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Daytime aerosol optical depth above low-level clouds is similar to that in...

Shinozuka, Y., M. S. Kacenelenbogen, S. Burton, S. Howell, P. Zuidema, R. Ferrare, S. LeBlanc, K. Pistone, S. Broccardo, J. Redemann, S. Schmidt, S. Cochrane, M. A. Fenn, S. Freitag, A. Dobracki, M. Segal-Rozenhaimer, and C. Flynn (2020), Daytime aerosol optical depth above low-level clouds is similar to that in adjacent clear skies at the same heights: airborne observation above the southeast Atlantic, Atmos. Chem. Phys., doi:10.5194/acp-2019-1007 (submitted).
  1. To help satellite retrieval of aerosols and studies of their radiative effects, we demonstrate that daytime 532 nm aerosol optical depth over low-level clouds is similar to that in neighboring clear skies at the same heights in recent airborne lidar and sunphotometer observations above the southeast Atlantic. The mean AOD difference is between 0 and -0.01, when comparing the cloudy and clear sides, each up to 20 km wide, of cloud edges. The difference is not statistically significant according to a paired t-test. Systematic differences in the wavelength dependence of AOD and in situ single scattering albedo are also minute. These results hold regardless of the vertical distance between cloud top and aerosol layer bottom. AOD aggregated over ~2grid boxes for each of September 2016, August 2017 and October 2018 also shows little correlation with the presence of low-level clouds. We posit that a satellite retrieval artifact is entirely responsible for a previous finding of generally smaller AOD over clouds (Chung et al., 2016), at least for the region and time of our study. Our results also suggest that the same values can be assumed for the intensive properties of free-tropospheric biomass-burning aerosol regardless of whether clouds exist below.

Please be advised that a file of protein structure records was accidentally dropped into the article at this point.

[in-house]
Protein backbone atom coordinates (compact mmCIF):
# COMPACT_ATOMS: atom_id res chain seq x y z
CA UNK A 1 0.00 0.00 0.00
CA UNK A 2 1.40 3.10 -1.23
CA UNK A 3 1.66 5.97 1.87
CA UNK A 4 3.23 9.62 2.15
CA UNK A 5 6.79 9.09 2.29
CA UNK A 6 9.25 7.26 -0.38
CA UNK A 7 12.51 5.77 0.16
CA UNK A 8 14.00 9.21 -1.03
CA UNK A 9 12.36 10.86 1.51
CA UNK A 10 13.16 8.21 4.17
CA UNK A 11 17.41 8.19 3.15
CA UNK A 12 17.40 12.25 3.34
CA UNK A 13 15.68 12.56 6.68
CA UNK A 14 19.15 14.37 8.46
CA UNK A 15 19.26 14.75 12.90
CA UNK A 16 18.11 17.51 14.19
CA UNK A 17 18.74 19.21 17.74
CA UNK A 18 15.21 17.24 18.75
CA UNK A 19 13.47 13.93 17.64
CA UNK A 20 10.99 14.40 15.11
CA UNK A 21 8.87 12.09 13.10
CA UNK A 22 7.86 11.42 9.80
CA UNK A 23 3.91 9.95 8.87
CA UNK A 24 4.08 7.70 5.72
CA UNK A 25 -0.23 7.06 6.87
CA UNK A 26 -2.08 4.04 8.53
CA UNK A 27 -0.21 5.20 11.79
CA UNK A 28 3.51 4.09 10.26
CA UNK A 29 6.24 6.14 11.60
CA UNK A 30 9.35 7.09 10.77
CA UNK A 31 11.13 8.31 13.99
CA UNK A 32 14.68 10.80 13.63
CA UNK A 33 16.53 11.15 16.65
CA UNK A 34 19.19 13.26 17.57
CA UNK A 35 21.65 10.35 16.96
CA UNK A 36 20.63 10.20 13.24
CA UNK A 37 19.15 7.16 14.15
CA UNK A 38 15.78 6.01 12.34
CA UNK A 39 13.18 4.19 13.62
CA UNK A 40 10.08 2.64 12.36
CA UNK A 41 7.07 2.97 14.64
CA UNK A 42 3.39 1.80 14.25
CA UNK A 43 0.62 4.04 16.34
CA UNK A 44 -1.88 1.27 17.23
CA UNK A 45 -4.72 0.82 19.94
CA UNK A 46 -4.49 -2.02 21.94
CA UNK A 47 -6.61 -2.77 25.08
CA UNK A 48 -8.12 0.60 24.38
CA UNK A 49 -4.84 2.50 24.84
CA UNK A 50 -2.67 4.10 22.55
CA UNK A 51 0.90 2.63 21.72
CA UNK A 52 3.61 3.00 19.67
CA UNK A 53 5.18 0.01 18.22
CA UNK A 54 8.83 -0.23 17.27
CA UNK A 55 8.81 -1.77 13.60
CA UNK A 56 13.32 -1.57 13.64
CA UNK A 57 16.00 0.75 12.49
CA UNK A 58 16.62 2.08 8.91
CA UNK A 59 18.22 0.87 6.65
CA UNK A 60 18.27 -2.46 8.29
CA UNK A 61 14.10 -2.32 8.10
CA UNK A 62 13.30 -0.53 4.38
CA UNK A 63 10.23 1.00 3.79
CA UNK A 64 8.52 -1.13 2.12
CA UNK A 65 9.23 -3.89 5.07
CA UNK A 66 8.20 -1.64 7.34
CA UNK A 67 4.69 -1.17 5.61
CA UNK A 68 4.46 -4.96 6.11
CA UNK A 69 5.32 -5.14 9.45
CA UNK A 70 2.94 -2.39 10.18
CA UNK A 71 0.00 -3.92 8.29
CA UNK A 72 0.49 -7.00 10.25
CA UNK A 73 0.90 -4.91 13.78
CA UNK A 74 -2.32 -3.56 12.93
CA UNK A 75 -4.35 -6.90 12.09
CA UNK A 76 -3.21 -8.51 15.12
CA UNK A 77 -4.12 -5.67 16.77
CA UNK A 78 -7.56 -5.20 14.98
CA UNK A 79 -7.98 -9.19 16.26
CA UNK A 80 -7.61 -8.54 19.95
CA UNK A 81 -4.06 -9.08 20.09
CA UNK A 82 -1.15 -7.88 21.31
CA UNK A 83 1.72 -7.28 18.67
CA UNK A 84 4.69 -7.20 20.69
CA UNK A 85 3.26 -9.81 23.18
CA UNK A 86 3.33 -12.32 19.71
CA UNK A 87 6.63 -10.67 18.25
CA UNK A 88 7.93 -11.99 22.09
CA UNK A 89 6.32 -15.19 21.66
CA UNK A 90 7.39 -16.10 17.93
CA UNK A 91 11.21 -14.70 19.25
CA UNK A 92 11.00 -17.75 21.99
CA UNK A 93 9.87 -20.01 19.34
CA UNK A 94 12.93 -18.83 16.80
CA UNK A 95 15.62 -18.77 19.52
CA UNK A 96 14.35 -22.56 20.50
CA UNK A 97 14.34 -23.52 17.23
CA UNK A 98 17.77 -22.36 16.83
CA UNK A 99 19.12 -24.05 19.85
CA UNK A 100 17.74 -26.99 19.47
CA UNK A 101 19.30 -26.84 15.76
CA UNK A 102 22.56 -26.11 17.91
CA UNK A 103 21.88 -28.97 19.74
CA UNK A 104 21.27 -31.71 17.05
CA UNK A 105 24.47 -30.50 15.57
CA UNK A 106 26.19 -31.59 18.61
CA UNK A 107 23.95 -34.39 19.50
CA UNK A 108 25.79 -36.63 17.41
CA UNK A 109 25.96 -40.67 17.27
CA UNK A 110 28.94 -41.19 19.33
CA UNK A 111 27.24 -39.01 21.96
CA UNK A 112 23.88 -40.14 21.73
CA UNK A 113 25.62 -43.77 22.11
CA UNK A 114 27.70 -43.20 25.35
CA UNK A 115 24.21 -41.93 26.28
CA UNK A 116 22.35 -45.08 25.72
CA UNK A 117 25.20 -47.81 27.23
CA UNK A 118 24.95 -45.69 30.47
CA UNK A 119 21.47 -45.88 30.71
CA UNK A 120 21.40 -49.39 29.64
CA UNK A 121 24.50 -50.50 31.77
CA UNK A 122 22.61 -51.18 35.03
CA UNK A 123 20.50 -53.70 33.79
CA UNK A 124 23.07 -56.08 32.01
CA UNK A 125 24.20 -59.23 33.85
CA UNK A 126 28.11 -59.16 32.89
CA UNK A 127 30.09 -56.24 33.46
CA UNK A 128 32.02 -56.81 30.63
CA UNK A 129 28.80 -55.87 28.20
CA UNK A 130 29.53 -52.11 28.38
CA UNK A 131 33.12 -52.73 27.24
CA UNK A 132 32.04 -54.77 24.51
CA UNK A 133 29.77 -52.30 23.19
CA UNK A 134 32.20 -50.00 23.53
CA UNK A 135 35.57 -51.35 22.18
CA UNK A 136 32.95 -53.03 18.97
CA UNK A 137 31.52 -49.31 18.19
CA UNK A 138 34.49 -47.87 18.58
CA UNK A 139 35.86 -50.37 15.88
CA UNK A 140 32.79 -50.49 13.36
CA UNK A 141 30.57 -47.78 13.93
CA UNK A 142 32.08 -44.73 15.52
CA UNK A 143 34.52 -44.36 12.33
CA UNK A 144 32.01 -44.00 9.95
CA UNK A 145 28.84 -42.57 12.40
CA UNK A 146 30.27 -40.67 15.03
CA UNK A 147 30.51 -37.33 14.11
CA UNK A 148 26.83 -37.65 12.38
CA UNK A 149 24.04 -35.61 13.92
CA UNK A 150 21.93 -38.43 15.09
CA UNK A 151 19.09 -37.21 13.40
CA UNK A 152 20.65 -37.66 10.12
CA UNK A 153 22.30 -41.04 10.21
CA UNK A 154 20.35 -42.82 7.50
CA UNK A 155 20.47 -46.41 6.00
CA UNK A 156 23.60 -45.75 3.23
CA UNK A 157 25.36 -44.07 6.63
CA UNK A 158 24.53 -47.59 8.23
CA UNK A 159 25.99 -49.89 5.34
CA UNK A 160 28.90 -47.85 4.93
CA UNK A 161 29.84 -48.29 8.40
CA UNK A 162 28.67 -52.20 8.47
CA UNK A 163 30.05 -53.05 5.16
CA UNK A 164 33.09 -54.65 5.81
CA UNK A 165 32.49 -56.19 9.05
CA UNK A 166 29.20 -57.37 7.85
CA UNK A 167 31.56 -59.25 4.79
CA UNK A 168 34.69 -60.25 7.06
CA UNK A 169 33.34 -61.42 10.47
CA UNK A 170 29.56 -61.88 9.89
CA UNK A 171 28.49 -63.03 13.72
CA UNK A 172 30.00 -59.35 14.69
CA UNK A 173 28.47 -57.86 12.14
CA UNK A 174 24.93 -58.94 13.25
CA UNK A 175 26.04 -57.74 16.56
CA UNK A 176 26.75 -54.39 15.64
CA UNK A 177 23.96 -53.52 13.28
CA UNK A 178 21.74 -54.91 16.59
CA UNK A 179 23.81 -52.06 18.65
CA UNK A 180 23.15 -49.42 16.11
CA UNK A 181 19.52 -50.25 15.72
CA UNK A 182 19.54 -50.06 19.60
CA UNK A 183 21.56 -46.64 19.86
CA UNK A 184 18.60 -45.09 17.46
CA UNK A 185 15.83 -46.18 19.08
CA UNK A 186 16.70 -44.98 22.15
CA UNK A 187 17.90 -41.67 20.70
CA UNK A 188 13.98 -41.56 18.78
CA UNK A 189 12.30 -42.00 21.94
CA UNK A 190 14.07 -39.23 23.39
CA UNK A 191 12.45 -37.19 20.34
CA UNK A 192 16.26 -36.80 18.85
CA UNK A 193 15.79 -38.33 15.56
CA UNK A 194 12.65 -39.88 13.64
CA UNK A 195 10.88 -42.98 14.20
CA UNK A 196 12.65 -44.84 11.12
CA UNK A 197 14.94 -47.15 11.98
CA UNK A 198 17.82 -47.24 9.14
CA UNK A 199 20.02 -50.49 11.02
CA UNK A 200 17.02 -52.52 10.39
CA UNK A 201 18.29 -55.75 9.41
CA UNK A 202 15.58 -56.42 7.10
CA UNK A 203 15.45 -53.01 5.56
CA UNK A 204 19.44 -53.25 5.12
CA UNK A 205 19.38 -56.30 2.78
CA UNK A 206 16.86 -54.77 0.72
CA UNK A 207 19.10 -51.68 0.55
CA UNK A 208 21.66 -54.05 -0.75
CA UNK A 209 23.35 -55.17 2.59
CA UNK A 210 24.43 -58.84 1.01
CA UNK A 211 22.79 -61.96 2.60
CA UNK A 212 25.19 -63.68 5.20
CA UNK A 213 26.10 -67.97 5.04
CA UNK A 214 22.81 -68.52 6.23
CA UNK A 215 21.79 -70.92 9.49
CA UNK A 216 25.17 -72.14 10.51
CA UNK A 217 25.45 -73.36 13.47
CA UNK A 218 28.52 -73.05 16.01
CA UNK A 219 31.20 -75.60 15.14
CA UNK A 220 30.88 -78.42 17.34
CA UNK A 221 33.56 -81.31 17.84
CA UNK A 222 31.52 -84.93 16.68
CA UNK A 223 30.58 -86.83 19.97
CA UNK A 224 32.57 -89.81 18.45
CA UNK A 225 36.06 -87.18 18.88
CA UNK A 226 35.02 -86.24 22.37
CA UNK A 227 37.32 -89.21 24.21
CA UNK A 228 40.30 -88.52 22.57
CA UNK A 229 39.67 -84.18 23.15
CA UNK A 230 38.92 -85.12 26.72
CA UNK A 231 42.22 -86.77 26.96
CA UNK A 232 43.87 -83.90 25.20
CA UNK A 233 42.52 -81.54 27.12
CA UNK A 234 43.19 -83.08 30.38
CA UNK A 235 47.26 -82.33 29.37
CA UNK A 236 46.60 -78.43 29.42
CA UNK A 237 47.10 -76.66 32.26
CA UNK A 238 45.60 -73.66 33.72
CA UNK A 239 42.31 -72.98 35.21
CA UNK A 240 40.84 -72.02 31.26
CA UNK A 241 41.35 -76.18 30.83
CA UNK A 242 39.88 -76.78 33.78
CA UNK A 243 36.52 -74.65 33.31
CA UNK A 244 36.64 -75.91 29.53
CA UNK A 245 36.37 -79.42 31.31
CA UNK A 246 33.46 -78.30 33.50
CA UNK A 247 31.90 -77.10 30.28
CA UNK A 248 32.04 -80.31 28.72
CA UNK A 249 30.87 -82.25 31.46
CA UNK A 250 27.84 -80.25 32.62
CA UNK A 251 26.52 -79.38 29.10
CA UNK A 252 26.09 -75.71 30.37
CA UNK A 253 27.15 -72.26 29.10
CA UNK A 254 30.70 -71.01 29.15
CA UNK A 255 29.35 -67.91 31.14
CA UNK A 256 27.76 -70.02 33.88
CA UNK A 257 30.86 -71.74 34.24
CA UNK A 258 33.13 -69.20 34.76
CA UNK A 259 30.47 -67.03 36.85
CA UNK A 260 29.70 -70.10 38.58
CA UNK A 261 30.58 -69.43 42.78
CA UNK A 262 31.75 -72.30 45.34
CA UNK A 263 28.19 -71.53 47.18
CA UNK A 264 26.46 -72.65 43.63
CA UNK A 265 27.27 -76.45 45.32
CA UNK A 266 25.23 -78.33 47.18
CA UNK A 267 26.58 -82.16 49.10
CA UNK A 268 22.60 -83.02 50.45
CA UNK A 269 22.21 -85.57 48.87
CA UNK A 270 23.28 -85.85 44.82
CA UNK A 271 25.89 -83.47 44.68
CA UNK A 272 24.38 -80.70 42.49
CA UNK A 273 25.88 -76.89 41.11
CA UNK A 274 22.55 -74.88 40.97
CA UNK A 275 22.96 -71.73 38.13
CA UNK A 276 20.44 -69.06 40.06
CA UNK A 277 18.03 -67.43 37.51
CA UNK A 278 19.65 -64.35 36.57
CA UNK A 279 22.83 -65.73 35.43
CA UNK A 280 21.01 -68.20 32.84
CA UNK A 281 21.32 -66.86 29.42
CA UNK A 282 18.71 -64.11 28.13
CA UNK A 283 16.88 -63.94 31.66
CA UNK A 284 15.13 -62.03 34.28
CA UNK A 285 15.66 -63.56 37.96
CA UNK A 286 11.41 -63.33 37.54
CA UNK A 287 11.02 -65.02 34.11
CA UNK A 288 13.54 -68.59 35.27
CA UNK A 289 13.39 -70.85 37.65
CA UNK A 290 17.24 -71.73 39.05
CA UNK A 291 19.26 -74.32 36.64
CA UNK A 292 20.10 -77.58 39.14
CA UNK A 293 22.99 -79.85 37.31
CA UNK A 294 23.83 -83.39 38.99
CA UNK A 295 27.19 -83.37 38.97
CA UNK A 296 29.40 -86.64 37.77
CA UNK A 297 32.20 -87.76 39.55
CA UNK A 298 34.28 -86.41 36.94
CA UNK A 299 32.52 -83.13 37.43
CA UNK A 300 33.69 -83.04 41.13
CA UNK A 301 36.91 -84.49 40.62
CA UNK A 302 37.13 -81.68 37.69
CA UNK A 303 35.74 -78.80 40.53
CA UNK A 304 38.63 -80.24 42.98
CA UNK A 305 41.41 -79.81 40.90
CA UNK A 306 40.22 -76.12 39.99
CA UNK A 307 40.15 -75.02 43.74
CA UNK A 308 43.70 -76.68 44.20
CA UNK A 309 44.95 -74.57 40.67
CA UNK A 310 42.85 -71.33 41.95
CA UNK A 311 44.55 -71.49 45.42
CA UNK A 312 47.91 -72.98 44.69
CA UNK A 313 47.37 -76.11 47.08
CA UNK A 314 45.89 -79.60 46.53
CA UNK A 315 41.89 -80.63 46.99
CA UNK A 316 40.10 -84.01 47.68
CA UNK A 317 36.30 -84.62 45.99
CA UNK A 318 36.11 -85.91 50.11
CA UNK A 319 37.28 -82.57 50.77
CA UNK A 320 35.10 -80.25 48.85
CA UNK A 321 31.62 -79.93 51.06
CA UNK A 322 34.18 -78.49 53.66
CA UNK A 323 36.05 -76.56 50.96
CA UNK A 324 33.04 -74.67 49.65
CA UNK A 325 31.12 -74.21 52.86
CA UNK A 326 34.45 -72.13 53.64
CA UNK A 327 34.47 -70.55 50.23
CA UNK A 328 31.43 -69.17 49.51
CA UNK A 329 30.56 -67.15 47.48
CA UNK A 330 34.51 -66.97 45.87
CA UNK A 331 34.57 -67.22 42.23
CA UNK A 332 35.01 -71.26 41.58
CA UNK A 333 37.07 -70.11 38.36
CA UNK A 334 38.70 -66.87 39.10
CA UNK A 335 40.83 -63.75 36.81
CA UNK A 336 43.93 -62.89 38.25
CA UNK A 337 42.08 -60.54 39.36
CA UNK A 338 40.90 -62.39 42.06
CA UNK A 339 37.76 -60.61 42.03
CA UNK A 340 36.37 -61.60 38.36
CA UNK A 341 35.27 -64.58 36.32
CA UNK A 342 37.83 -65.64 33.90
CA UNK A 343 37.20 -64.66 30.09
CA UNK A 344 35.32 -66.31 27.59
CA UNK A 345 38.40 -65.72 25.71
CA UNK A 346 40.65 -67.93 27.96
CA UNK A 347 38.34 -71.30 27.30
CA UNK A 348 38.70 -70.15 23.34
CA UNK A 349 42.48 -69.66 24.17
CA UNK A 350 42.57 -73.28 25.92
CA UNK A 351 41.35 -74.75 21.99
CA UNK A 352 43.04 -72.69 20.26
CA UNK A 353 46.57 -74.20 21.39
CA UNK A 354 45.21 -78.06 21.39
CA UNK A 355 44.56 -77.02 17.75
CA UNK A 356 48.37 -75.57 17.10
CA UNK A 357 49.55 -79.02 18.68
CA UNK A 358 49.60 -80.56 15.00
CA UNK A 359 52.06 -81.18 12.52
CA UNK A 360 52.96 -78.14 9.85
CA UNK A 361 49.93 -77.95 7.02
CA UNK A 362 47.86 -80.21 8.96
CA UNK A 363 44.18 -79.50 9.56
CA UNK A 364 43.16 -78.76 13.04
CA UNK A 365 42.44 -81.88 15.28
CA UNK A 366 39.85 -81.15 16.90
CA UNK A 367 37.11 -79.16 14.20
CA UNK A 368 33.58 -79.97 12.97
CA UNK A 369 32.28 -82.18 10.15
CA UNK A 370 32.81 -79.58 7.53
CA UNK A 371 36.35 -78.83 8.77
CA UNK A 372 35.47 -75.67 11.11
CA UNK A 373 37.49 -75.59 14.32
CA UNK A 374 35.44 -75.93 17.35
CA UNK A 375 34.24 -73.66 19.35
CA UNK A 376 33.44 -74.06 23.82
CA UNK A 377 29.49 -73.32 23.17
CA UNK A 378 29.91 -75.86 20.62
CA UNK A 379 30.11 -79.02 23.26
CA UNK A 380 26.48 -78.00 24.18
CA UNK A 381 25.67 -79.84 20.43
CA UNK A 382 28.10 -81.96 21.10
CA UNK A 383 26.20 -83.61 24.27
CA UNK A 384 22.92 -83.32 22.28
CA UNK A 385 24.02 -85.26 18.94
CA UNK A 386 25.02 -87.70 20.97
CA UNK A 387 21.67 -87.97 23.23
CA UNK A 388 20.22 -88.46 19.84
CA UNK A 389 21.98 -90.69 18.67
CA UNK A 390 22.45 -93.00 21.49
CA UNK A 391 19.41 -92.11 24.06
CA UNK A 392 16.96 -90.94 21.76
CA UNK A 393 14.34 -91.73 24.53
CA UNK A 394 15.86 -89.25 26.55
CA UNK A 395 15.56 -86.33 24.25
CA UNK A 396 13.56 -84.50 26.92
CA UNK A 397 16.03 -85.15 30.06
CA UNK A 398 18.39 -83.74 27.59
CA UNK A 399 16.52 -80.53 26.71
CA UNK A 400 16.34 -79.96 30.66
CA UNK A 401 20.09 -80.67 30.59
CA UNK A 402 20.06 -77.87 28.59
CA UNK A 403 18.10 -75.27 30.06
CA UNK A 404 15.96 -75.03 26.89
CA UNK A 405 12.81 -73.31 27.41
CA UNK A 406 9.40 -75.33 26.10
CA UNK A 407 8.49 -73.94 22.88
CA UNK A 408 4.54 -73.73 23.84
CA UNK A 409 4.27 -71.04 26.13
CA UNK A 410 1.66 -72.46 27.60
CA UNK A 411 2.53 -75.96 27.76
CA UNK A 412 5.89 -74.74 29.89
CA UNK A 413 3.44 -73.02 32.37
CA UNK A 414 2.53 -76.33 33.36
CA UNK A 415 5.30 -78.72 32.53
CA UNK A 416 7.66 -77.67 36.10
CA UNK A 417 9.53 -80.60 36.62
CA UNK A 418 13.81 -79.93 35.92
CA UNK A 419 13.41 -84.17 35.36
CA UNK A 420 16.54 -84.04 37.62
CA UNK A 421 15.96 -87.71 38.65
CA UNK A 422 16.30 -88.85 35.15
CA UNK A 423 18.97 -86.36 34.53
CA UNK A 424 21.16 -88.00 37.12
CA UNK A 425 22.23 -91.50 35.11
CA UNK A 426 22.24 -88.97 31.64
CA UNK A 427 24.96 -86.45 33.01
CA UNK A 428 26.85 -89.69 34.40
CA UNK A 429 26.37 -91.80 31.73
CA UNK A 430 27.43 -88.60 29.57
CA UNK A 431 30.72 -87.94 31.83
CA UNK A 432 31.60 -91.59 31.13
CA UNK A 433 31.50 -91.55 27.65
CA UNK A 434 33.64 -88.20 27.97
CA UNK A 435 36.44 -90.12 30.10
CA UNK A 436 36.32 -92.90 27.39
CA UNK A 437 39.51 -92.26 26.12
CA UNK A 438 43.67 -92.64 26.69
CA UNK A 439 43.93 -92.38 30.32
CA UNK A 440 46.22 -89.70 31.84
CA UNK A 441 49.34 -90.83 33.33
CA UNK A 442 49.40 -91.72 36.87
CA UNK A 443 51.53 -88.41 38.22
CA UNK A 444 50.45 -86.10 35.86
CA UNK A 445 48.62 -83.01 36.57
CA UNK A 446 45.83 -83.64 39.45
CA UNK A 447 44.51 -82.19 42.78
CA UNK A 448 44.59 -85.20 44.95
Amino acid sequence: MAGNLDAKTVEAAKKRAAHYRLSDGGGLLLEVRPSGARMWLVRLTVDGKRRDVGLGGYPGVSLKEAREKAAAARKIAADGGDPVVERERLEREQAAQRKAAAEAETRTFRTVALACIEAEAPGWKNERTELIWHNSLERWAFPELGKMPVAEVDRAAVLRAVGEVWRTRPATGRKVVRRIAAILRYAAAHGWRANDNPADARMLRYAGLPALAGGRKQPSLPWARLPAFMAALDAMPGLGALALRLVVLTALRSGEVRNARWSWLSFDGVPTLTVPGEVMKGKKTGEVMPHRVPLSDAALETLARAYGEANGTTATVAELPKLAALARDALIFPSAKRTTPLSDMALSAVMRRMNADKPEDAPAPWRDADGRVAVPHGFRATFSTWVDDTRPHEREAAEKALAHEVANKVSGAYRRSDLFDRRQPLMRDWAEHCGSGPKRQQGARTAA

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Atmospheric Composition
Radiation Science Program (RSP)